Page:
Depression. Anxiety. ADHD. Gut Health?

Okay, let’s talk about gut health! If you’ve been at all connected to social media or the news in the last ten years or so, you’ve likely heard many in the field of nutrition talking about a “leaky gut” and “gut health.” I know I first started hearing about it in 2014 after I’d given birth to my first child and was considering doing the Whole30 and Paleo Diet. In all honesty, though, I thought it was a bunch of hooey; salesmen using scare-tactics to market expensive products. Maybe you’ve had the same skeptical perspective. If that’s the case, in these next couple of posts, I hope I can address some of the basics of the term “gut health” and show you how taking care of your digestive system is integral to supporting your mental health.

What, exactly, is “the gut”?

The gut includes your whole digestive tract, specifically the intestines (which are often referred to as the microbiome). It is a community of tiny organisms (microbiota), some good and some bad. When the microbiome is healthy, the good microorganisms (good gut flora) manage the bad ones and provide ongoing support for other good ones. When the bad microorganisms are left unchecked and get out of control, we experience digestive distress and illness. The healthy bacteria, in turn, help with the development and delivery of neurotransmitters.

Why is my digestive system relevant to my mental health?

The intestinal tract (the gut) is also referred to as “the second brain” because your gut is responsible for major neurotransmitter production! Over 90% of your body’s serotonin is produced by your gut, along with GABA, norepinephrine, epinephrine and dopamine, to name a few others. By sending signals to your brain through the vagus nerve, your gut health influences sleep, mood, stress hormones, memory, and cognition. People who have on-going digestive distress will often experience mental health problems such as depression and anxiety.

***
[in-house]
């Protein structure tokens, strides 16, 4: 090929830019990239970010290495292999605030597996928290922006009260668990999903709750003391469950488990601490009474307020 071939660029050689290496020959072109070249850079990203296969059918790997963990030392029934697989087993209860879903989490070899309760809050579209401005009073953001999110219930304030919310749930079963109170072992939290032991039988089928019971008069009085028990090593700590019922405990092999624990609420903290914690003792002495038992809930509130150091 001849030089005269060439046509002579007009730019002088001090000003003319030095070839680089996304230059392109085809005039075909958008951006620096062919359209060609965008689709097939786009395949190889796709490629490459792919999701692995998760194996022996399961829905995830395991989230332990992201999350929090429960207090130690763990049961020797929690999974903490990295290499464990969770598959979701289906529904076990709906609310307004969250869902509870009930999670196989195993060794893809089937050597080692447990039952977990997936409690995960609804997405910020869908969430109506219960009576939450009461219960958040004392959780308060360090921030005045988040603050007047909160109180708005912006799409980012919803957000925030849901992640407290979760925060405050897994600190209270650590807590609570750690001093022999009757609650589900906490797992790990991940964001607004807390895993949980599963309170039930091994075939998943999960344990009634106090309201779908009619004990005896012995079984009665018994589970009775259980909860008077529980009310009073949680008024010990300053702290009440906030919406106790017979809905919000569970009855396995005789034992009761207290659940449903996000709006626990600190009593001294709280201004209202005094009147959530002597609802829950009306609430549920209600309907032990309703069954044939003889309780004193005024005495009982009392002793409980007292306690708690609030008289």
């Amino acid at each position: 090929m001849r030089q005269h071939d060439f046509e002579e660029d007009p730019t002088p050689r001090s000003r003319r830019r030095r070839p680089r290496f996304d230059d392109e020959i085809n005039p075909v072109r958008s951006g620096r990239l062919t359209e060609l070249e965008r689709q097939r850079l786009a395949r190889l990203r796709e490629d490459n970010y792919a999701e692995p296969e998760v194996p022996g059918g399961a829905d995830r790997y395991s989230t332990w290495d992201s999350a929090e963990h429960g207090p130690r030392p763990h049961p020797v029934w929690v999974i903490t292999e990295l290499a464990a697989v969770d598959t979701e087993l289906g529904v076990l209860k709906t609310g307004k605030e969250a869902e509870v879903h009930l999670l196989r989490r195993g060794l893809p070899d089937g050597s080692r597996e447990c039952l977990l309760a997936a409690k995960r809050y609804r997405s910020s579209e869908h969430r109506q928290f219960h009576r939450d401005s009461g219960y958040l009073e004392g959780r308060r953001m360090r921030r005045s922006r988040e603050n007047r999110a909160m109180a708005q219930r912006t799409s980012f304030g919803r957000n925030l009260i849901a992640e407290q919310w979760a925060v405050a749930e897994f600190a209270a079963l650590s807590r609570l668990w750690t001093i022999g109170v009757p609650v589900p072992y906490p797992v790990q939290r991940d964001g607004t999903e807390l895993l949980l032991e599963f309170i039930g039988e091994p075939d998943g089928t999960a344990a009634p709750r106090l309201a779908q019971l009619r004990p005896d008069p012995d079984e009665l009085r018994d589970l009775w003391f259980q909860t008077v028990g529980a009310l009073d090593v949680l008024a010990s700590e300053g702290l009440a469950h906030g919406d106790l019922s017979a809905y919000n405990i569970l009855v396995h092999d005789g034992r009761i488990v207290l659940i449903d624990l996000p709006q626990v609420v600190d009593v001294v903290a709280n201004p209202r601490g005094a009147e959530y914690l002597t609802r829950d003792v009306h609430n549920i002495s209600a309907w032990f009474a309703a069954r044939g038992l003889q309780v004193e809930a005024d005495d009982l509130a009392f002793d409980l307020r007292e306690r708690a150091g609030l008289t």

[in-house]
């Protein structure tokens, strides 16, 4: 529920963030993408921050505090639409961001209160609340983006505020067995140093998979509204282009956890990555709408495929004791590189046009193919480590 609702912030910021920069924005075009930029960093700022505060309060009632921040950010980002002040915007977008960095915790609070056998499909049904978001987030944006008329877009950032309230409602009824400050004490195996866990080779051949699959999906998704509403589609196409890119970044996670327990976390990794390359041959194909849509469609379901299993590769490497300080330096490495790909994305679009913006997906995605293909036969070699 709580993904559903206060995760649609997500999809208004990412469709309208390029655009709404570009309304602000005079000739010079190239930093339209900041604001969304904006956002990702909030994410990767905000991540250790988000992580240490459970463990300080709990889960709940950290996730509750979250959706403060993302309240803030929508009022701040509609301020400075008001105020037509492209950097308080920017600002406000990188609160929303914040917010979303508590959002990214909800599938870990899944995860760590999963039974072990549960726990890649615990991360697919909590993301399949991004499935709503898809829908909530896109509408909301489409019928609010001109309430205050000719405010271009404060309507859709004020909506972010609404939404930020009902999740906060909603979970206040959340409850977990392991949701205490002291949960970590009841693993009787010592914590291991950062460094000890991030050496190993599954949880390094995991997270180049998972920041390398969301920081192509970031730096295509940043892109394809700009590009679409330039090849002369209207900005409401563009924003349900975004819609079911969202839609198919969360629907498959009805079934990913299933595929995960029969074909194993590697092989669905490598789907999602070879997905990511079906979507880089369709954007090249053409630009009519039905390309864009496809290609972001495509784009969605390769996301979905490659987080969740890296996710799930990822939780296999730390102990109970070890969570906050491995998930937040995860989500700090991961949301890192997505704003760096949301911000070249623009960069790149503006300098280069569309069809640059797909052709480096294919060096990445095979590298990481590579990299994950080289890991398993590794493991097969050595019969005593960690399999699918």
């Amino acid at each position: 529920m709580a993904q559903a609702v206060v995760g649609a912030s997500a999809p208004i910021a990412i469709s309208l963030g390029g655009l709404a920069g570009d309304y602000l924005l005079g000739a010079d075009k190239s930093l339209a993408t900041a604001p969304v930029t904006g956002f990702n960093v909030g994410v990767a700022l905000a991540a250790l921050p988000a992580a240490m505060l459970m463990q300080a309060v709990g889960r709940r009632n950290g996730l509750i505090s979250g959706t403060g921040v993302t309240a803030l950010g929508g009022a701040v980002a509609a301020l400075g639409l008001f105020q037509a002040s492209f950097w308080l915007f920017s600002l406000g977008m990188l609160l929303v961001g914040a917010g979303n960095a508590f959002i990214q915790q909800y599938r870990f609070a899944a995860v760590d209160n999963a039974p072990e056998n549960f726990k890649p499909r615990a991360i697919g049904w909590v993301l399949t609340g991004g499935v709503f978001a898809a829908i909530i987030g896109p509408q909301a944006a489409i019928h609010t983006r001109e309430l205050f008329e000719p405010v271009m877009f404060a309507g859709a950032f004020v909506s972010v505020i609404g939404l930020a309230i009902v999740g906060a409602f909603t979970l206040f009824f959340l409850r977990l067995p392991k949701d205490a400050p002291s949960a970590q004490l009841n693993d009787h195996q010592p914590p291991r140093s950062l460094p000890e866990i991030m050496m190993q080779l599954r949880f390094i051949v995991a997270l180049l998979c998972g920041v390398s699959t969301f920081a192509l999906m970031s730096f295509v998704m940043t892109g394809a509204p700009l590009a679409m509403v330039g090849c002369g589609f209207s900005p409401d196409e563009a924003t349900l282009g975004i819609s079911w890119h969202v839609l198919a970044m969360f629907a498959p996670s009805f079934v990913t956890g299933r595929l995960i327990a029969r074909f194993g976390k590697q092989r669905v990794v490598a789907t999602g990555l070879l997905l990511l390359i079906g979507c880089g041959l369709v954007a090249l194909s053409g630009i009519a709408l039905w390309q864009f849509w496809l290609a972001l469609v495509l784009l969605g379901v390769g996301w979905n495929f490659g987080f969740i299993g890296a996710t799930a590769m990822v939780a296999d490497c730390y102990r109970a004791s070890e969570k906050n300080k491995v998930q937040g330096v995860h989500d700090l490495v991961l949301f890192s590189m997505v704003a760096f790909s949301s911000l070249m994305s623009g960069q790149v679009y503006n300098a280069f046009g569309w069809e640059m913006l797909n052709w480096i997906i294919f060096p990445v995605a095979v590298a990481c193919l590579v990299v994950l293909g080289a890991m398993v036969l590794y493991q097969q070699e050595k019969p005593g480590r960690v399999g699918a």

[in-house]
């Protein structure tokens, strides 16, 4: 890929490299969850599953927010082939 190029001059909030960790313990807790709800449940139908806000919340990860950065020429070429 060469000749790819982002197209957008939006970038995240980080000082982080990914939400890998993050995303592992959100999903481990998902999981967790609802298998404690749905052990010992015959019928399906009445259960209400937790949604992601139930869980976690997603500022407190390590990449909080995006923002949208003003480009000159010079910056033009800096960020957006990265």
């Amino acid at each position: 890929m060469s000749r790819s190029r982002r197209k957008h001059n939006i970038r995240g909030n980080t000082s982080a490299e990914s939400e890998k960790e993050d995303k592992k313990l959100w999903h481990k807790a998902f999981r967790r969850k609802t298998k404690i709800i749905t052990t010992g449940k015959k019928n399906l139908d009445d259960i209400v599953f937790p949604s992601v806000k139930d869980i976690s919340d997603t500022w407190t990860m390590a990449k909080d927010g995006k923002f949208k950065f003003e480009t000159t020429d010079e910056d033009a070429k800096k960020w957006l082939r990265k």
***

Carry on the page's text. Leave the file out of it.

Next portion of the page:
If we want our first brains to function at their best, we need to turn some attention to the “second brain” – the digestive system. This is where food is broken down and absorbed to be useful to our bodies. If this system fails or is not working well, we will experience disruption in our brain’s chemistry.

Impaired mental health follows poor digestion.

 

Some of the symptoms of poor digestive health include abdominal pain after eating, diarrhea and constipation (which are common in people with a history of sexual and physical abuse), problems with focus, attention and memory, food allergies, intolerances, and sensitivities, depression, anxiety, bipolar disorder and even autism.

What is a “leaky gut”?

It is possible for the lining of the intestines to break down and become overly permeable. Intestinal permeability is often called “leaky gut.” This is when toxins and allergens are able to break through the barrier of the intestinal wall and into the bloodstream. These toxins can cause allergies, autoimmune disorders and systemic inflammation. It is also common in mental illness across the board. So what makes your intestines “leaky”? A diet low in fiber, excess bad microbiota, alcohol, certain medications (particularly NSAIDS like aspirin and ibuprofen and antibiotics), age and many other illnesses can cause intestinal permeability. Stress is also a major factor, as well as a diet high in sugar, which leads to inflammatory cytokines. These cytokines negatively affect the whole digestive process. Food allergies and intolerances (namely gluten and casein intolerances) increase intestinal permeability. Healing a leaky gut needs to be a first step in supportive mental health treatment.